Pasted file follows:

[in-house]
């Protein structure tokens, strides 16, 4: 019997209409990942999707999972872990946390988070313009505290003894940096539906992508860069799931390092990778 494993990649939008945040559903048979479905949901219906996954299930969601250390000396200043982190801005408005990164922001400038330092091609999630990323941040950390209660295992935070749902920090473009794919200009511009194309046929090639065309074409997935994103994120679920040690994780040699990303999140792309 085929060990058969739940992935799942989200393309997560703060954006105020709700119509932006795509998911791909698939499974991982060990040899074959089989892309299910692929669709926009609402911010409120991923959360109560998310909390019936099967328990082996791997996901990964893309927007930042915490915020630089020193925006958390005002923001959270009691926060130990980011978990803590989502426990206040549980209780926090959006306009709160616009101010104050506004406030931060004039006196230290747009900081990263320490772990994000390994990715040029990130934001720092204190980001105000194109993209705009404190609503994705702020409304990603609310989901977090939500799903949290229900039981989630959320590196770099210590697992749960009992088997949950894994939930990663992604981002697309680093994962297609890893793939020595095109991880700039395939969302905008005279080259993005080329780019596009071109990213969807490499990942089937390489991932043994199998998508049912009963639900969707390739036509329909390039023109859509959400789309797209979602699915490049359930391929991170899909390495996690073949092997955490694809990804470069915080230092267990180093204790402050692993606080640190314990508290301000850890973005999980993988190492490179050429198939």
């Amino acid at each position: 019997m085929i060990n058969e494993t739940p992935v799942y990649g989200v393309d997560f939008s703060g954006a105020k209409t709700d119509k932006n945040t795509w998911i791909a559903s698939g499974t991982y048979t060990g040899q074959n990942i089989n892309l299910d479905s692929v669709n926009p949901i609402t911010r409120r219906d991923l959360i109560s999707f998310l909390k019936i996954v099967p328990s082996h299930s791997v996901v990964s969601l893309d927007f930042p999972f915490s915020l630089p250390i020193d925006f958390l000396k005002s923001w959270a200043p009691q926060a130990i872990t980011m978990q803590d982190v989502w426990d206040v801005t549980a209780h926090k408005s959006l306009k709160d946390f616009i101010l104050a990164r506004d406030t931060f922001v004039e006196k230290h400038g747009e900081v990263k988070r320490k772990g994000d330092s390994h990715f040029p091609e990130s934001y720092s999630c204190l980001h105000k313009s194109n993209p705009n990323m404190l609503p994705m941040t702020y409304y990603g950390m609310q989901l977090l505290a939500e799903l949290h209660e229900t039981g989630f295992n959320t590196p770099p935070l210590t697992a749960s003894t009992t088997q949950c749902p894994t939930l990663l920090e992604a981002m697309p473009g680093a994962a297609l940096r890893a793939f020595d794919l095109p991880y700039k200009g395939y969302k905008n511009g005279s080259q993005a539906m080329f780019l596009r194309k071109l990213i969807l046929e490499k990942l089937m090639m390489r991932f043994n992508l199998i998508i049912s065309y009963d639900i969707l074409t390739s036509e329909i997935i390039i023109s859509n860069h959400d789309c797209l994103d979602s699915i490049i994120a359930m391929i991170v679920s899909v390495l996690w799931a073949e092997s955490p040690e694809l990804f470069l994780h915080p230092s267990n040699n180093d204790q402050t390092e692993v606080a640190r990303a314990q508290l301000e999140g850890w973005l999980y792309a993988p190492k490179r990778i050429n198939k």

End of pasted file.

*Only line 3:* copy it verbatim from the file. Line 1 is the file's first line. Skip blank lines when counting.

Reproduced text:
């Amino acid at each position: 019997m085929i060990n058969e494993t739940p992935v799942y990649g989200v393309d997560f939008s703060g954006a105020k209409t709700d119509k932006n945040t795509w998911i791909a559903s698939g499974t991982y048979t060990g040899q074959n990942i089989n892309l299910d479905s692929v669709n926009p949901i609402t911010r409120r219906d991923l959360i109560s999707f998310l909390k019936i996954v099967p328990s082996h299930s791997v996901v990964s969601l893309d927007f930042p999972f915490s915020l630089p250390i020193d925006f958390l000396k005002s923001w959270a200043p009691q926060a130990i872990t980011m978990q803590d982190v989502w426990d206040v801005t549980a209780h926090k408005s959006l306009k709160d946390f616009i101010l104050a990164r506004d406030t931060f922001v004039e006196k230290h400038g747009e900081v990263k988070r320490k772990g994000d330092s390994h990715f040029p091609e990130s934001y720092s999630c204190l980001h105000k313009s194109n993209p705009n990323m404190l609503p994705m941040t702020y409304y990603g950390m609310q989901l977090l505290a939500e799903l949290h209660e229900t039981g989630f295992n959320t590196p770099p935070l210590t697992a749960s003894t009992t088997q949950c749902p894994t939930l990663l920090e992604a981002m697309p473009g680093a994962a297609l940096r890893a793939f020595d794919l095109p991880y700039k200009g395939y969302k905008n511009g005279s080259q993005a539906m080329f780019l596009r194309k071109l990213i969807l046929e490499k990942l089937m090639m390489r991932f043994n992508l199998i998508i049912s065309y009963d639900i969707l074409t390739s036509e329909i997935i390039i023109s859509n860069h959400d789309c797209l994103d979602s699915i490049i994120a359930m391929i991170v679920s899909v390495l996690w799931a073949e092997s955490p040690e694809l990804f470069l994780h915080p230092s267990n040699n180093d204790q402050t390092e692993v606080a640190r990303a314990q508290l301000e999140g850890w973005l999980y792309a993988p190492k490179r990778i050429n198939k």